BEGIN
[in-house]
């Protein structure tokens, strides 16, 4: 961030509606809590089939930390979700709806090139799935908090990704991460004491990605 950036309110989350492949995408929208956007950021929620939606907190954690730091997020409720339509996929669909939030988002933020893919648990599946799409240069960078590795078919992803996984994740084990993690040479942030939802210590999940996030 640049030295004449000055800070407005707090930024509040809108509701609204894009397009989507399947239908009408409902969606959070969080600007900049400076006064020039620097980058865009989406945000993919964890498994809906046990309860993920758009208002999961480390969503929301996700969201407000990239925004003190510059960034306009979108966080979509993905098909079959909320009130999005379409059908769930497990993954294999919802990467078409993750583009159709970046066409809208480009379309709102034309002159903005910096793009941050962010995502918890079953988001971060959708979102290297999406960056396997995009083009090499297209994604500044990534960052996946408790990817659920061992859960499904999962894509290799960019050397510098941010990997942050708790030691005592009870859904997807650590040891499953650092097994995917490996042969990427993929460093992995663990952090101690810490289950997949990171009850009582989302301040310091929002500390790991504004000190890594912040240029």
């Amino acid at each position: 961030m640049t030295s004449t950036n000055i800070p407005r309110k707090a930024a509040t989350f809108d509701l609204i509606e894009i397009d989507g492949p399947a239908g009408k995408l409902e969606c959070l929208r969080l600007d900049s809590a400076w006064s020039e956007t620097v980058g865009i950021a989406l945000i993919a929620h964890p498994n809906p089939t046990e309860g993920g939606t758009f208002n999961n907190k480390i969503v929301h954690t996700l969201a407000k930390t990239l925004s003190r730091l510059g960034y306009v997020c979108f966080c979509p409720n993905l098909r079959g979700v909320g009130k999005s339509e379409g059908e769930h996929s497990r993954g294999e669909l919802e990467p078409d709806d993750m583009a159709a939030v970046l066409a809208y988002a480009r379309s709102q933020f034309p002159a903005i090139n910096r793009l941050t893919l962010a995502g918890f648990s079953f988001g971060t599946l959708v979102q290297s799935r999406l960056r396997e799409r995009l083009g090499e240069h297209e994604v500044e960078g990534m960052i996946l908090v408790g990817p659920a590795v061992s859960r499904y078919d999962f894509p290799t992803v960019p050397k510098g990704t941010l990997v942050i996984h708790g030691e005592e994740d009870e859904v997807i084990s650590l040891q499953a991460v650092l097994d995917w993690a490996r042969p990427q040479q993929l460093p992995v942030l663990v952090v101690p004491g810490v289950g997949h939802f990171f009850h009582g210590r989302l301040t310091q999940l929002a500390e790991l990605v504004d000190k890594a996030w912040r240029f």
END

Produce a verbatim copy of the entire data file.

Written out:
[in-house]
């Protein structure tokens, strides 16, 4: 961030509606809590089939930390979700709806090139799935908090990704991460004491990605 950036309110989350492949995408929208956007950021929620939606907190954690730091997020409720339509996929669909939030988002933020893919648990599946799409240069960078590795078919992803996984994740084990993690040479942030939802210590999940996030 640049030295004449000055800070407005707090930024509040809108509701609204894009397009989507399947239908009408409902969606959070969080600007900049400076006064020039620097980058865009989406945000993919964890498994809906046990309860993920758009208002999961480390969503929301996700969201407000990239925004003190510059960034306009979108966080979509993905098909079959909320009130999005379409059908769930497990993954294999919802990467078409993750583009159709970046066409809208480009379309709102034309002159903005910096793009941050962010995502918890079953988001971060959708979102290297999406960056396997995009083009090499297209994604500044990534960052996946408790990817659920061992859960499904999962894509290799960019050397510098941010990997942050708790030691005592009870859904997807650590040891499953650092097994995917490996042969990427993929460093992995663990952090101690810490289950997949990171009850009582989302301040310091929002500390790991504004000190890594912040240029």
């Amino acid at each position: 961030m640049t030295s004449t950036n000055i800070p407005r309110k707090a930024a509040t989350f809108d509701l609204i509606e894009i397009d989507g492949p399947a239908g009408k995408l409902e969606c959070l929208r969080l600007d900049s809590a400076w006064s020039e956007t620097v980058g865009i950021a989406l945000i993919a929620h964890p498994n809906p089939t046990e309860g993920g939606t758009f208002n999961n907190k480390i969503v929301h954690t996700l969201a407000k930390t990239l925004s003190r730091l510059g960034y306009v997020c979108f966080c979509p409720n993905l098909r079959g979700v909320g009130k999005s339509e379409g059908e769930h996929s497990r993954g294999e669909l919802e990467p078409d709806d993750m583009a159709a939030v970046l066409a809208y988002a480009r379309s709102q933020f034309p002159a903005i090139n910096r793009l941050t893919l962010a995502g918890f648990s079953f988001g971060t599946l959708v979102q290297s799935r999406l960056r396997e799409r995009l083009g090499e240069h297209e994604v500044e960078g990534m960052i996946l908090v408790g990817p659920a590795v061992s859960r499904y078919d999962f894509p290799t992803v960019p050397k510098g990704t941010l990997v942050i996984h708790g030691e005592e994740d009870e859904v997807i084990s650590l040891q499953a991460v650092l097994d995917w993690a490996r042969p990427q040479q993929l460093p992995v942030l663990v952090v101690p004491g810490v289950g997949h939802f990171f009850h009582g210590r989302l301040t310091q999940l929002a500390e790991l990605v504004d000190k890594a996030w912040r240029f």